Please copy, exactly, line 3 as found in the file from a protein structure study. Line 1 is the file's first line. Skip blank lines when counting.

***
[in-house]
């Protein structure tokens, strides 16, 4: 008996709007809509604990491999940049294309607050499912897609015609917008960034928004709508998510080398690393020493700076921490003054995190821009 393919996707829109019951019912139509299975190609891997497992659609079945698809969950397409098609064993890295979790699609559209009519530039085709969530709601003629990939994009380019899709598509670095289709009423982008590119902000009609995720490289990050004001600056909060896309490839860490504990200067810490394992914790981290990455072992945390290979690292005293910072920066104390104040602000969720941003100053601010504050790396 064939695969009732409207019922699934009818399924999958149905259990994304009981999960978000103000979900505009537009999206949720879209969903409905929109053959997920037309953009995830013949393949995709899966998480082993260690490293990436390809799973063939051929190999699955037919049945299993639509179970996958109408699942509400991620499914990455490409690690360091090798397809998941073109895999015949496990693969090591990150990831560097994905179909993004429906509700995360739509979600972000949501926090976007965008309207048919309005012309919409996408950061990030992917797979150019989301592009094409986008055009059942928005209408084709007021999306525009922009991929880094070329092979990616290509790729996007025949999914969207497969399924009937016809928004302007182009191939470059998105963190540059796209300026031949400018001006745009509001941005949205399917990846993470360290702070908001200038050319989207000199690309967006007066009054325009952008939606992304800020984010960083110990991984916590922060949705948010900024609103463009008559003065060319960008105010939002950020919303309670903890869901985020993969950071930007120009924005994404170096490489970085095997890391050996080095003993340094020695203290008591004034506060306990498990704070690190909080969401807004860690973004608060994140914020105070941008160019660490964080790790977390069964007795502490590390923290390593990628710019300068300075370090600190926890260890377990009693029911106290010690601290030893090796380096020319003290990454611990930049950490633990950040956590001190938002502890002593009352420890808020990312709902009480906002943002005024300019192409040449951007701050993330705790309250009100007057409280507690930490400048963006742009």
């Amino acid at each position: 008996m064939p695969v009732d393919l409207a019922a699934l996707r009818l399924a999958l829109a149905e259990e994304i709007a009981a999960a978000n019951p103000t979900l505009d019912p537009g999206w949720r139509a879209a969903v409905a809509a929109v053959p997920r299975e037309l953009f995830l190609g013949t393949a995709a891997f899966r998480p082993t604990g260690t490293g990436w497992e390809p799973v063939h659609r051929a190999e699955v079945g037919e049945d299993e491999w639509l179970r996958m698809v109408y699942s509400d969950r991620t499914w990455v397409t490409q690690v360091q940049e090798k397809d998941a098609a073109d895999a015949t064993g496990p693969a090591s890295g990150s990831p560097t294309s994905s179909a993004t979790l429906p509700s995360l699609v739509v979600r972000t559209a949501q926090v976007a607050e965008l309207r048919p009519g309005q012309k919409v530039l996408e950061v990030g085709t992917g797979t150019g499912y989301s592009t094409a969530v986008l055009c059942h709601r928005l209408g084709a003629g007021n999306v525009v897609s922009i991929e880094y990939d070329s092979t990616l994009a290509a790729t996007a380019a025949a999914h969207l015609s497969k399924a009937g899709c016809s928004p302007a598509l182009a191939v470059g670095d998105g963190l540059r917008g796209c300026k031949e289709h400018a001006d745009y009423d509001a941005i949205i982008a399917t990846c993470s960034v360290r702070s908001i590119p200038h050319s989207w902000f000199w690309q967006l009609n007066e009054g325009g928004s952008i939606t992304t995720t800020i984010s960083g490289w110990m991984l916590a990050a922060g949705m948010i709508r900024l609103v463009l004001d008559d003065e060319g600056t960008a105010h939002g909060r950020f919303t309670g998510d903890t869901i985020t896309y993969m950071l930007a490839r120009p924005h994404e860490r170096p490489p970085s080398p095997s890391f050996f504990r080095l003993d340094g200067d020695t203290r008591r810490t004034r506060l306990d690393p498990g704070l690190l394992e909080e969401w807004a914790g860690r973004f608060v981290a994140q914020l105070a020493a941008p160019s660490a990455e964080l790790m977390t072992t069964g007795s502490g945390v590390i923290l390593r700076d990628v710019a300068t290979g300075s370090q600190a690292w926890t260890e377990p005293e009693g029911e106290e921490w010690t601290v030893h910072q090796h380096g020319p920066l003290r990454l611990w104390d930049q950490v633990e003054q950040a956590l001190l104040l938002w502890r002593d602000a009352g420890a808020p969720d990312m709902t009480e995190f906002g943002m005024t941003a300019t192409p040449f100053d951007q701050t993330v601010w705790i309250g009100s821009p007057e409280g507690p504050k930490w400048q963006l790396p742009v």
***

């Amino acid at each position: 008996m064939p695969v009732d393919l409207a019922a699934l996707r009818l399924a999958l829109a149905e259990e994304i709007a009981a999960a978000n019951p103000t979900l505009d019912p537009g999206w949720r139509a879209a969903v409905a809509a929109v053959p997920r299975e037309l953009f995830l190609g013949t393949a995709a891997f899966r998480p082993t604990g260690t490293g990436w497992e390809p799973v063939h659609r051929a190999e699955v079945g037919e049945d299993e491999w639509l179970r996958m698809v109408y699942s509400d969950r991620t499914w990455v397409t490409q690690v360091q940049e090798k397809d998941a098609a073109d895999a015949t064993g496990p693969a090591s890295g990150s990831p560097t294309s994905s179909a993004t979790l429906p509700s995360l699609v739509v979600r972000t559209a949501q926090v976007a607050e965008l309207r048919p009519g309005q012309k919409v530039l996408e950061v990030g085709t992917g797979t150019g499912y989301s592009t094409a969530v986008l055009c059942h709601r928005l209408g084709a003629g007021n999306v525009v897609s922009i991929e880094y990939d070329s092979t990616l994009a290509a790729t996007a380019a025949a999914h969207l015609s497969k399924a009937g899709c016809s928004p302007a598509l182009a191939v470059g670095d998105g963190l540059r917008g796209c300026k031949e289709h400018a001006d745009y009423d509001a941005i949205i982008a399917t990846c993470s960034v360290r702070s908001i590119p200038h050319s989207w902000f000199w690309q967006l009609n007066e009054g325009g928004s952008i939606t992304t995720t800020i984010s960083g490289w110990m991984l916590a990050a922060g949705m948010i709508r900024l609103v463009l004001d008559d003065e060319g600056t960008a105010h939002g909060r950020f919303t309670g998510d903890t869901i985020t896309y993969m950071l930007a490839r120009p924005h994404e860490r170096p490489p970085s080398p095997s890391f050996f504990r080095l003993d340094g200067d020695t203290r008591r810490t004034r506060l306990d690393p498990g704070l690190l394992e909080e969401w807004a914790g860690r973004f608060v981290a994140q914020l105070a020493a941008p160019s660490a990455e964080l790790m977390t072992t069964g007795s502490g945390v590390i923290l390593r700076d990628v710019a300068t290979g300075s370090q600190a690292w926890t260890e377990p005293e009693g029911e106290e921490w010690t601290v030893h910072q090796h380096g020319p920066l003290r990454l611990w104390d930049q950490v633990e003054q950040a956590l001190l104040l938002w502890r002593d602000a009352g420890a808020p969720d990312m709902t009480e995190f906002g943002m005024t941003a300019t192409p040449f100053d951007q701050t993330v601010w705790i309250g009100s821009p007057e409280g507690p504050k930490w400048q963006l790396p742009v």